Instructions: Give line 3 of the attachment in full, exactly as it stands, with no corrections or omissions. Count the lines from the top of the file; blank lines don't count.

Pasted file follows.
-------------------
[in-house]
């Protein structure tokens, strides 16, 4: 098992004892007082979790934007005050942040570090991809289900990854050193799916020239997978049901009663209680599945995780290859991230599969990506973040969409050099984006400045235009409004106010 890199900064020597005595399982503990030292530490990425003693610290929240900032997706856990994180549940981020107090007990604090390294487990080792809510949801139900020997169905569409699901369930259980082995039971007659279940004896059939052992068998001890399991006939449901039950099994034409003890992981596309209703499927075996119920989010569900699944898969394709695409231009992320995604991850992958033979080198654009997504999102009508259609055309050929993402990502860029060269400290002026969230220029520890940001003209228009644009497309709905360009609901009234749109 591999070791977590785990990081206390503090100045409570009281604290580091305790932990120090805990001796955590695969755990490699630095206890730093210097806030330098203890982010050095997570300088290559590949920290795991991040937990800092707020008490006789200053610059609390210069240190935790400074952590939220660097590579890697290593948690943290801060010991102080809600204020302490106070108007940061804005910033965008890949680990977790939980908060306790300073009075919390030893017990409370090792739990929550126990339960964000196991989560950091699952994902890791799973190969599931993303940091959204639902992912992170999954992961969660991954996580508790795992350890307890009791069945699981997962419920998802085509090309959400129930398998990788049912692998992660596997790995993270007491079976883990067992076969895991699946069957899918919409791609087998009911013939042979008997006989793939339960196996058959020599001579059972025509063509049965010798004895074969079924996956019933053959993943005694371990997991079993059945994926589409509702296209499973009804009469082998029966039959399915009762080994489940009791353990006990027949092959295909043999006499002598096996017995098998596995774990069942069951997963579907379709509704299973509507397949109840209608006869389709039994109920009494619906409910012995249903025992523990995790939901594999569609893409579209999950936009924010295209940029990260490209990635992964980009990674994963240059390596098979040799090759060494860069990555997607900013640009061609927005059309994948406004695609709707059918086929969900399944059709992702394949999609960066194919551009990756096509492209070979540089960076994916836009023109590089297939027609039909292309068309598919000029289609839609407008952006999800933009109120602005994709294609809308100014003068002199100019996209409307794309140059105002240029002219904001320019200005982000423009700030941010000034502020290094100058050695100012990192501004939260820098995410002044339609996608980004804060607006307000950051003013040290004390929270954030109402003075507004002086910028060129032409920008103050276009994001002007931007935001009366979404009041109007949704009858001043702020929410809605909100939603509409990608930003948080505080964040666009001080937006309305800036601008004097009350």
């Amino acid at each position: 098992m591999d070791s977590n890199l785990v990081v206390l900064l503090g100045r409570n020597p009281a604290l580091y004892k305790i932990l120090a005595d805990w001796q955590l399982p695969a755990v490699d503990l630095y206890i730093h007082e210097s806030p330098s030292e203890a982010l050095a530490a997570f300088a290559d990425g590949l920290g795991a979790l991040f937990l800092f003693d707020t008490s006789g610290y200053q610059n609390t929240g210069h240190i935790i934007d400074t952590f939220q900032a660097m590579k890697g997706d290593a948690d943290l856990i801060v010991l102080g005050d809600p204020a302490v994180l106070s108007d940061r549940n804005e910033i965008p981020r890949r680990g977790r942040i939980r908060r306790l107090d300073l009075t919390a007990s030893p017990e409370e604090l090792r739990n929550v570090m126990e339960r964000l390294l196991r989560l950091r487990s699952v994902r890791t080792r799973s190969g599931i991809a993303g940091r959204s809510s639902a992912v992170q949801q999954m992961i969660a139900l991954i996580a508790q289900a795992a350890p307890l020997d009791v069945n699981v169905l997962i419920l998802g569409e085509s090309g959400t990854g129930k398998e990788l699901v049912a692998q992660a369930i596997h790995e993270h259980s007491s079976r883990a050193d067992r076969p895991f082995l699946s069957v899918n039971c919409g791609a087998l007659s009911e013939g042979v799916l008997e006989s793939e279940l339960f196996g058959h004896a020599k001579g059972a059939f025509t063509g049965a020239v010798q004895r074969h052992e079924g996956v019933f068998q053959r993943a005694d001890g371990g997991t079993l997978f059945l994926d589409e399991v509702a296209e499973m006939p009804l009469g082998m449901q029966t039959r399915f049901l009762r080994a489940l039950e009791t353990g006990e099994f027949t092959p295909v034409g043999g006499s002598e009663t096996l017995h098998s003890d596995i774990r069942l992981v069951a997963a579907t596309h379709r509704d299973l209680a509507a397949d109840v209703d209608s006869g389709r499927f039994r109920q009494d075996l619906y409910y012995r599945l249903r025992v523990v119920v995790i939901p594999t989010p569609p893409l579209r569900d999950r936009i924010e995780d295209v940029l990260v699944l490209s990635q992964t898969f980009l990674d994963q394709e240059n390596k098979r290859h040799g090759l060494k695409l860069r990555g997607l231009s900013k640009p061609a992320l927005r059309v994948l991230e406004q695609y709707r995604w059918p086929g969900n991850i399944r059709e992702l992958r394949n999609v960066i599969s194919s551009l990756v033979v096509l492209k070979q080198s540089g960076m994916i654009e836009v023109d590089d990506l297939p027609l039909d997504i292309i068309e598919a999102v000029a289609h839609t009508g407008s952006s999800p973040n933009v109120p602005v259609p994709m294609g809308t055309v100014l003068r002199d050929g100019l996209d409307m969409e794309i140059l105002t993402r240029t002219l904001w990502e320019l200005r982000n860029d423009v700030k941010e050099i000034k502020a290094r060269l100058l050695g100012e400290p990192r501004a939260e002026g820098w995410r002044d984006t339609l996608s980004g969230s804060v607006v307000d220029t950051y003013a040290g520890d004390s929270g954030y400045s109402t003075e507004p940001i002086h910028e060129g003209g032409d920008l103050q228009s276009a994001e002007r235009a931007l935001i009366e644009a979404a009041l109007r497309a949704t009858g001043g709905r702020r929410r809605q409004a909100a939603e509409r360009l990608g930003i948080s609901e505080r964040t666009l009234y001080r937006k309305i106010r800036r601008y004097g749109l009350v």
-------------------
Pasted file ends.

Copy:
């Amino acid at each position: 098992m591999d070791s977590n890199l785990v990081v206390l900064l503090g100045r409570n020597p009281a604290l580091y004892k305790i932990l120090a005595d805990w001796q955590l399982p695969a755990v490699d503990l630095y206890i730093h007082e210097s806030p330098s030292e203890a982010l050095a530490a997570f300088a290559d990425g590949l920290g795991a979790l991040f937990l800092f003693d707020t008490s006789g610290y200053q610059n609390t929240g210069h240190i935790i934007d400074t952590f939220q900032a660097m590579k890697g997706d290593a948690d943290l856990i801060v010991l102080g005050d809600p204020a302490v994180l106070s108007d940061r549940n804005e910033i965008p981020r890949r680990g977790r942040i939980r908060r306790l107090d300073l009075t919390a007990s030893p017990e409370e604090l090792r739990n929550v570090m126990e339960r964000l390294l196991r989560l950091r487990s699952v994902r890791t080792r799973s190969g599931i991809a993303g940091r959204s809510s639902a992912v992170q949801q999954m992961i969660a139900l991954i996580a508790q289900a795992a350890p307890l020997d009791v069945n699981v169905l997962i419920l998802g569409e085509s090309g959400t990854g129930k398998e990788l699901v049912a692998q992660a369930i596997h790995e993270h259980s007491s079976r883990a050193d067992r076969p895991f082995l699946s069957v899918n039971c919409g791609a087998l007659s009911e013939g042979v799916l008997e006989s793939e279940l339960f196996g058959h004896a020599k001579g059972a059939f025509t063509g049965a020239v010798q004895r074969h052992e079924g996956v019933f068998q053959r993943a005694d001890g371990g997991t079993l997978f059945l994926d589409e399991v509702a296209e499973m006939p009804l009469g082998m449901q029966t039959r399915f049901l009762r080994a489940l039950e009791t353990g006990e099994f027949t092959p295909v034409g043999g006499s002598e009663t096996l017995h098998s003890d596995i774990r069942l992981v069951a997963a579907t596309h379709r509704d299973l209680a509507a397949d109840v209703d209608s006869g389709r499927f039994r109920q009494d075996l619906y409910y012995r599945l249903r025992v523990v119920v995790i939901p594999t989010p569609p893409l579209r569900d999950r936009i924010e995780d295209v940029l990260v699944l490209s990635q992964t898969f980009l990674d994963q394709e240059n390596k098979r290859h040799g090759l060494k695409l860069r990555g997607l231009s900013k640009p061609a992320l927005r059309v994948l991230e406004q695609y709707r995604w059918p086929g969900n991850i399944r059709e992702l992958r394949n999609v960066i599969s194919s551009l990756v033979v096509l492209k070979q080198s540089g960076m994916i654009e836009v023109d590089d990506l297939p027609l039909d997504i292309i068309e598919a999102v000029a289609h839609t009508g407008s952006s999800p973040n933009v109120p602005v259609p994709m294609g809308t055309v100014l003068r002199d050929g100019l996209d409307m969409e794309i140059l105002t993402r240029t002219l904001w990502e320019l200005r982000n860029d423009v700030k941010e050099i000034k502020a290094r060269l100058l050695g100012e400290p990192r501004a939260e002026g820098w995410r002044d984006t339609l996608s980004g969230s804060v607006v307000d220029t950051y003013a040290g520890d004390s929270g954030y400045s109402t003075e507004p940001i002086h910028e060129g003209g032409d920008l103050q228009s276009a994001e002007r235009a931007l935001i009366e644009a979404a009041l109007r497309a949704t009858g001043g709905r702020r929410r809605q409004a909100a939603e509409r360009l990608g930003i948080s609901e505080r964040t666009l009234y001080r937006k309305i106010r800036r601008y004097g749109l009350v």